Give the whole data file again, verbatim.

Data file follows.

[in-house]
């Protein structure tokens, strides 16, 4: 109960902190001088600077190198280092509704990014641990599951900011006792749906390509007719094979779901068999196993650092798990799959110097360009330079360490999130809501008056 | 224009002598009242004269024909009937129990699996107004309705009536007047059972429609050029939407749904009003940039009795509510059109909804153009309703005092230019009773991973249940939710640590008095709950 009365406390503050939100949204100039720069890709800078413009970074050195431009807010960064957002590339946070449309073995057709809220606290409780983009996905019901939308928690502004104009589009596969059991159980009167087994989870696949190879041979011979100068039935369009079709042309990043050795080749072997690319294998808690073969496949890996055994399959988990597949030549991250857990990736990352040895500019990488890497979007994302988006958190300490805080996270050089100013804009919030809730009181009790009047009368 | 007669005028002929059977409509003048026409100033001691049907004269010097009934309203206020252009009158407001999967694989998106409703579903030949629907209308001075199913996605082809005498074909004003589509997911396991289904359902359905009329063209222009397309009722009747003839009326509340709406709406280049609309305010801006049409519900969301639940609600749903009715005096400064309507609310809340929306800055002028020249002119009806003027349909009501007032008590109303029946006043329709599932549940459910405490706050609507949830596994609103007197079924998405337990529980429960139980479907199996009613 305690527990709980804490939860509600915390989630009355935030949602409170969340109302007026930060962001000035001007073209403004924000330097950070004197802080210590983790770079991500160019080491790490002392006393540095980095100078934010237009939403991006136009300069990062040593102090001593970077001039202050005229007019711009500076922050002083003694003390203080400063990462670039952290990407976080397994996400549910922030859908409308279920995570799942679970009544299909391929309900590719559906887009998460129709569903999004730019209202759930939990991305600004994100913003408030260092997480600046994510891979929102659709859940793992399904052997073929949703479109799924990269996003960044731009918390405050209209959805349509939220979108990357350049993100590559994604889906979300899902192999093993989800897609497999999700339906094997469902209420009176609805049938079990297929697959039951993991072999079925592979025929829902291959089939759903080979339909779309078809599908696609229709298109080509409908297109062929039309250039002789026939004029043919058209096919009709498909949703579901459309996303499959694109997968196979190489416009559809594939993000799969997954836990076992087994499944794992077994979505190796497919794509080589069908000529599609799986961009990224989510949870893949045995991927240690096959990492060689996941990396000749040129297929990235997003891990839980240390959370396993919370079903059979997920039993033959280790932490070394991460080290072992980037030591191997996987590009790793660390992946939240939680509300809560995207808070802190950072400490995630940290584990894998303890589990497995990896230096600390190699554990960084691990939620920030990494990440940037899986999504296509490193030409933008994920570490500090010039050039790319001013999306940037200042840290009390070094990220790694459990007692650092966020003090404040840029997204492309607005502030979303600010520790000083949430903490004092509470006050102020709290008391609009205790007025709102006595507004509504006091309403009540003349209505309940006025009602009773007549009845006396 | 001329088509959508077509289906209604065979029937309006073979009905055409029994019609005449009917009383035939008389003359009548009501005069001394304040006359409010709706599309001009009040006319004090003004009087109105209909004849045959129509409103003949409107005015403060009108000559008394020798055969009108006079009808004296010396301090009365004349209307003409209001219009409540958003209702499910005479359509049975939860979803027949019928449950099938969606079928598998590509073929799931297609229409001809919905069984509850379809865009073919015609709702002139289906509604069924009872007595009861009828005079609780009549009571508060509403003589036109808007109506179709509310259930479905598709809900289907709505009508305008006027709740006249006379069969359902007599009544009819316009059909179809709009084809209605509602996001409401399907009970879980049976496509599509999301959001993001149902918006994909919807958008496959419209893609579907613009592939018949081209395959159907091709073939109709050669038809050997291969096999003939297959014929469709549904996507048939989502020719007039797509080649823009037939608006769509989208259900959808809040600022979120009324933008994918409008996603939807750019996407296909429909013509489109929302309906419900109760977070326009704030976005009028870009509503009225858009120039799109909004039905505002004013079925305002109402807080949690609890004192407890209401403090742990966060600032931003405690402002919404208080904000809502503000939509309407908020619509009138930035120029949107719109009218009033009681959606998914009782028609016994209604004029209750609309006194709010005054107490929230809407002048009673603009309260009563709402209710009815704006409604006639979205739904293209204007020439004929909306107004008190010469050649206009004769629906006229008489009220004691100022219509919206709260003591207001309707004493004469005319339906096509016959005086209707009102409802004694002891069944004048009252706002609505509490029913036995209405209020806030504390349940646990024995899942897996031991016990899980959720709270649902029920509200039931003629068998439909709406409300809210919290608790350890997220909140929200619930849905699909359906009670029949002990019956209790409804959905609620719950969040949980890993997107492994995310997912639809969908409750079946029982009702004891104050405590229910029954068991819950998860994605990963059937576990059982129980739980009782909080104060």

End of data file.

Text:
[in-house]
């Protein structure tokens, strides 16, 4: 109960902190001088600077190198280092509704990014641990599951900011006792749906390509007719094979779901068999196993650092798990799959110097360009330079360490999130809501008056 | 224009002598009242004269024909009937129990699996107004309705009536007047059972429609050029939407749904009003940039009795509510059109909804153009309703005092230019009773991973249940939710640590008095709950 009365406390503050939100949204100039720069890709800078413009970074050195431009807010960064957002590339946070449309073995057709809220606290409780983009996905019901939308928690502004104009589009596969059991159980009167087994989870696949190879041979011979100068039935369009079709042309990043050795080749072997690319294998808690073969496949890996055994399959988990597949030549991250857990990736990352040895500019990488890497979007994302988006958190300490805080996270050089100013804009919030809730009181009790009047009368 | 007669005028002929059977409509003048026409100033001691049907004269010097009934309203206020252009009158407001999967694989998106409703579903030949629907209308001075199913996605082809005498074909004003589509997911396991289904359902359905009329063209222009397309009722009747003839009326509340709406709406280049609309305010801006049409519900969301639940609600749903009715005096400064309507609310809340929306800055002028020249002119009806003027349909009501007032008590109303029946006043329709599932549940459910405490706050609507949830596994609103007197079924998405337990529980429960139980479907199996009613 305690527990709980804490939860509600915390989630009355935030949602409170969340109302007026930060962001000035001007073209403004924000330097950070004197802080210590983790770079991500160019080491790490002392006393540095980095100078934010237009939403991006136009300069990062040593102090001593970077001039202050005229007019711009500076922050002083003694003390203080400063990462670039952290990407976080397994996400549910922030859908409308279920995570799942679970009544299909391929309900590719559906887009998460129709569903999004730019209202759930939990991305600004994100913003408030260092997480600046994510891979929102659709859940793992399904052997073929949703479109799924990269996003960044731009918390405050209209959805349509939220979108990357350049993100590559994604889906979300899902192999093993989800897609497999999700339906094997469902209420009176609805049938079990297929697959039951993991072999079925592979025929829902291959089939759903080979339909779309078809599908696609229709298109080509409908297109062929039309250039002789026939004029043919058209096919009709498909949703579901459309996303499959694109997968196979190489416009559809594939993000799969997954836990076992087994499944794992077994979505190796497919794509080589069908000529599609799986961009990224989510949870893949045995991927240690096959990492060689996941990396000749040129297929990235997003891990839980240390959370396993919370079903059979997920039993033959280790932490070394991460080290072992980037030591191997996987590009790793660390992946939240939680509300809560995207808070802190950072400490995630940290584990894998303890589990497995990896230096600390190699554990960084691990939620920030990494990440940037899986999504296509490193030409933008994920570490500090010039050039790319001013999306940037200042840290009390070094990220790694459990007692650092966020003090404040840029997204492309607005502030979303600010520790000083949430903490004092509470006050102020709290008391609009205790007025709102006595507004509504006091309403009540003349209505309940006025009602009773007549009845006396 | 001329088509959508077509289906209604065979029937309006073979009905055409029994019609005449009917009383035939008389003359009548009501005069001394304040006359409010709706599309001009009040006319004090003004009087109105209909004849045959129509409103003949409107005015403060009108000559008394020798055969009108006079009808004296010396301090009365004349209307003409209001219009409540958003209702499910005479359509049975939860979803027949019928449950099938969606079928598998590509073929799931297609229409001809919905069984509850379809865009073919015609709702002139289906509604069924009872007595009861009828005079609780009549009571508060509403003589036109808007109506179709509310259930479905598709809900289907709505009508305008006027709740006249006379069969359902007599009544009819316009059909179809709009084809209605509602996001409401399907009970879980049976496509599509999301959001993001149902918006994909919807958008496959419209893609579907613009592939018949081209395959159907091709073939109709050669038809050997291969096999003939297959014929469709549904996507048939989502020719007039797509080649823009037939608006769509989208259900959808809040600022979120009324933008994918409008996603939807750019996407296909429909013509489109929302309906419900109760977070326009704030976005009028870009509503009225858009120039799109909004039905505002004013079925305002109402807080949690609890004192407890209401403090742990966060600032931003405690402002919404208080904000809502503000939509309407908020619509009138930035120029949107719109009218009033009681959606998914009782028609016994209604004029209750609309006194709010005054107490929230809407002048009673603009309260009563709402209710009815704006409604006639979205739904293209204007020439004929909306107004008190010469050649206009004769629906006229008489009220004691100022219509919206709260003591207001309707004493004469005319339906096509016959005086209707009102409802004694002891069944004048009252706002609505509490029913036995209405209020806030504390349940646990024995899942897996031991016990899980959720709270649902029920509200039931003629068998439909709406409300809210919290608790350890997220909140929200619930849905699909359906009670029949002990019956209790409804959905609620719950969040949980890993997107492994995310997912639809969908409750079946029982009702004891104050405590229910029954068991819950998860994605990963059937576990059982129980739980009782909080104060």